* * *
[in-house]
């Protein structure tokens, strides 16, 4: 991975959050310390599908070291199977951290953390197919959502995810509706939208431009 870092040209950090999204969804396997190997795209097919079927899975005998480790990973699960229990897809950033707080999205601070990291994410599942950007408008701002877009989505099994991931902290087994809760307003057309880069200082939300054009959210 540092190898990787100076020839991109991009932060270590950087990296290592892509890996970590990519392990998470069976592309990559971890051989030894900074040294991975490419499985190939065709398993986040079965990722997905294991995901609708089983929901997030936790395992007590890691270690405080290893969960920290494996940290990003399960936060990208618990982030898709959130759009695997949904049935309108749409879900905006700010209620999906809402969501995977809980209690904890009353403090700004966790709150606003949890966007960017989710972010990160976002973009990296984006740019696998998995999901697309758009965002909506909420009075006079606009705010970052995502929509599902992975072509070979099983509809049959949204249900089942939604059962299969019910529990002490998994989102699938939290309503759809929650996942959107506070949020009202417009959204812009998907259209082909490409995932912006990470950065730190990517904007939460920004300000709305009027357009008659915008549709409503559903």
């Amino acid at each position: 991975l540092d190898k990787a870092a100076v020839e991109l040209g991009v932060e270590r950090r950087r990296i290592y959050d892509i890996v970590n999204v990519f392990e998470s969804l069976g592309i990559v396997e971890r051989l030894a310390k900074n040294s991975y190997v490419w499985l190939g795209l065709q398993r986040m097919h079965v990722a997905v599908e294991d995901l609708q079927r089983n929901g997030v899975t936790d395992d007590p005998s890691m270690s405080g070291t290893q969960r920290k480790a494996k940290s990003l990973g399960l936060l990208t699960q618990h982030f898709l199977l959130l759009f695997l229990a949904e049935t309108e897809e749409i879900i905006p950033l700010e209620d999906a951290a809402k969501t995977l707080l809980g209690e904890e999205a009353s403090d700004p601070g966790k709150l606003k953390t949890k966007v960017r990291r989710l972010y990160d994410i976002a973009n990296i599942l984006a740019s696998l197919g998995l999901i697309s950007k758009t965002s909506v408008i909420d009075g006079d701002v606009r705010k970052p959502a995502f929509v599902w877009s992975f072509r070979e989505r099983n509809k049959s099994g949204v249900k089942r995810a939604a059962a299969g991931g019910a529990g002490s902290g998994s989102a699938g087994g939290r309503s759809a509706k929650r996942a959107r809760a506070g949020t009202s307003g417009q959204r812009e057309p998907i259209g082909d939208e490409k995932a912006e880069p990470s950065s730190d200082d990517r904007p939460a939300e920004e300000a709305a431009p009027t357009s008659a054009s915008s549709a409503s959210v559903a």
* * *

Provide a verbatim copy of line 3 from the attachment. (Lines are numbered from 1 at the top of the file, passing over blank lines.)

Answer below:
């Amino acid at each position: 991975l540092d190898k990787a870092a100076v020839e991109l040209g991009v932060e270590r950090r950087r990296i290592y959050d892509i890996v970590n999204v990519f392990e998470s969804l069976g592309i990559v396997e971890r051989l030894a310390k900074n040294s991975y190997v490419w499985l190939g795209l065709q398993r986040m097919h079965v990722a997905v599908e294991d995901l609708q079927r089983n929901g997030v899975t936790d395992d007590p005998s890691m270690s405080g070291t290893q969960r920290k480790a494996k940290s990003l990973g399960l936060l990208t699960q618990h982030f898709l199977l959130l759009f695997l229990a949904e049935t309108e897809e749409i879900i905006p950033l700010e209620d999906a951290a809402k969501t995977l707080l809980g209690e904890e999205a009353s403090d700004p601070g966790k709150l606003k953390t949890k966007v960017r990291r989710l972010y990160d994410i976002a973009n990296i599942l984006a740019s696998l197919g998995l999901i697309s950007k758009t965002s909506v408008i909420d009075g006079d701002v606009r705010k970052p959502a995502f929509v599902w877009s992975f072509r070979e989505r099983n509809k049959s099994g949204v249900k089942r995810a939604a059962a299969g991931g019910a529990g002490s902290g998994s989102a699938g087994g939290r309503s759809a509706k929650r996942a959107r809760a506070g949020t009202s307003g417009q959204r812009e057309p998907i259209g082909d939208e490409k995932a912006e880069p990470s950065s730190d200082d990517r904007p939460a939300e920004e300000a709305a431009p009027t357009s008659a054009s915008s549709a409503s959210v559903a």